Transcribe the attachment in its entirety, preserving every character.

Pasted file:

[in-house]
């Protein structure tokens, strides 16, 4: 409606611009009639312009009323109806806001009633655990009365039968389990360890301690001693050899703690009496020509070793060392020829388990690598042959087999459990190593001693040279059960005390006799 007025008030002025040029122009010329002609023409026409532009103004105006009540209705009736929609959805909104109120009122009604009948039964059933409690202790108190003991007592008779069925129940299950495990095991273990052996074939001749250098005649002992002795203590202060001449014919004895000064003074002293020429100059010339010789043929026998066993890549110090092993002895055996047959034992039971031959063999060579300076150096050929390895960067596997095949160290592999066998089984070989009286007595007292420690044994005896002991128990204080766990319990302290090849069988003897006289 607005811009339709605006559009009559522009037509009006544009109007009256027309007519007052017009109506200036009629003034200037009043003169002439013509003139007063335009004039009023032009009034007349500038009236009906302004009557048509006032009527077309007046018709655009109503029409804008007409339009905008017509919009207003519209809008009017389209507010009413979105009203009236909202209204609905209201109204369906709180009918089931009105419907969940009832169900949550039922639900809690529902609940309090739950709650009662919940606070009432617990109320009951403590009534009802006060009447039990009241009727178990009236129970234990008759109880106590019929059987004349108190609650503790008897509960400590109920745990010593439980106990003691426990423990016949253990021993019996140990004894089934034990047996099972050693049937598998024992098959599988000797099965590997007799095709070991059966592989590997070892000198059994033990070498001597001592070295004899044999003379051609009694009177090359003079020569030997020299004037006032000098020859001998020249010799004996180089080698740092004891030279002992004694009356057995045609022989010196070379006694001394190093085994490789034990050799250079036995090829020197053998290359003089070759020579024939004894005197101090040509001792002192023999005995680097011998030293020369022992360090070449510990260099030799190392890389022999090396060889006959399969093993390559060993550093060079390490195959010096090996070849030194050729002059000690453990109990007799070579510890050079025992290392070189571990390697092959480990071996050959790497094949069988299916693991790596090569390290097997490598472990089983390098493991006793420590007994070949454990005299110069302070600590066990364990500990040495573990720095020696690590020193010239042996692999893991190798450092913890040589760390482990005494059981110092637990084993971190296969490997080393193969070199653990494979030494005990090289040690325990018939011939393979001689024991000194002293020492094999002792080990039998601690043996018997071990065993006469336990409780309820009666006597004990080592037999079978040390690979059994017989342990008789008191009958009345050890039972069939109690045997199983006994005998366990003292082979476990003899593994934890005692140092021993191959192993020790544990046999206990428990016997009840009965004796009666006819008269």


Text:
[in-house]
């Protein structure tokens, strides 16, 4: 409606611009009639312009009323109806806001009633655990009365039968389990360890301690001693050899703690009496020509070793060392020829388990690598042959087999459990190593001693040279059960005390006799 007025008030002025040029122009010329002609023409026409532009103004105006009540209705009736929609959805909104109120009122009604009948039964059933409690202790108190003991007592008779069925129940299950495990095991273990052996074939001749250098005649002992002795203590202060001449014919004895000064003074002293020429100059010339010789043929026998066993890549110090092993002895055996047959034992039971031959063999060579300076150096050929390895960067596997095949160290592999066998089984070989009286007595007292420690044994005896002991128990204080766990319990302290090849069988003897006289 607005811009339709605006559009009559522009037509009006544009109007009256027309007519007052017009109506200036009629003034200037009043003169002439013509003139007063335009004039009023032009009034007349500038009236009906302004009557048509006032009527077309007046018709655009109503029409804008007409339009905008017509919009207003519209809008009017389209507010009413979105009203009236909202209204609905209201109204369906709180009918089931009105419907969940009832169900949550039922639900809690529902609940309090739950709650009662919940606070009432617990109320009951403590009534009802006060009447039990009241009727178990009236129970234990008759109880106590019929059987004349108190609650503790008897509960400590109920745990010593439980106990003691426990423990016949253990021993019996140990004894089934034990047996099972050693049937598998024992098959599988000797099965590997007799095709070991059966592989590997070892000198059994033990070498001597001592070295004899044999003379051609009694009177090359003079020569030997020299004037006032000098020859001998020249010799004996180089080698740092004891030279002992004694009356057995045609022989010196070379006694001394190093085994490789034990050799250079036995090829020197053998290359003089070759020579024939004894005197101090040509001792002192023999005995680097011998030293020369022992360090070449510990260099030799190392890389022999090396060889006959399969093993390559060993550093060079390490195959010096090996070849030194050729002059000690453990109990007799070579510890050079025992290392070189571990390697092959480990071996050959790497094949069988299916693991790596090569390290097997490598472990089983390098493991006793420590007994070949454990005299110069302070600590066990364990500990040495573990720095020696690590020193010239042996692999893991190798450092913890040589760390482990005494059981110092637990084993971190296969490997080393193969070199653990494979030494005990090289040690325990018939011939393979001689024991000194002293020492094999002792080990039998601690043996018997071990065993006469336990409780309820009666006597004990080592037999079978040390690979059994017989342990008789008191009958009345050890039972069939109690045997199983006994005998366990003292082979476990003899593994934890005692140092021993191959192993020790544990046999206990428990016997009840009965004796009666006819008269």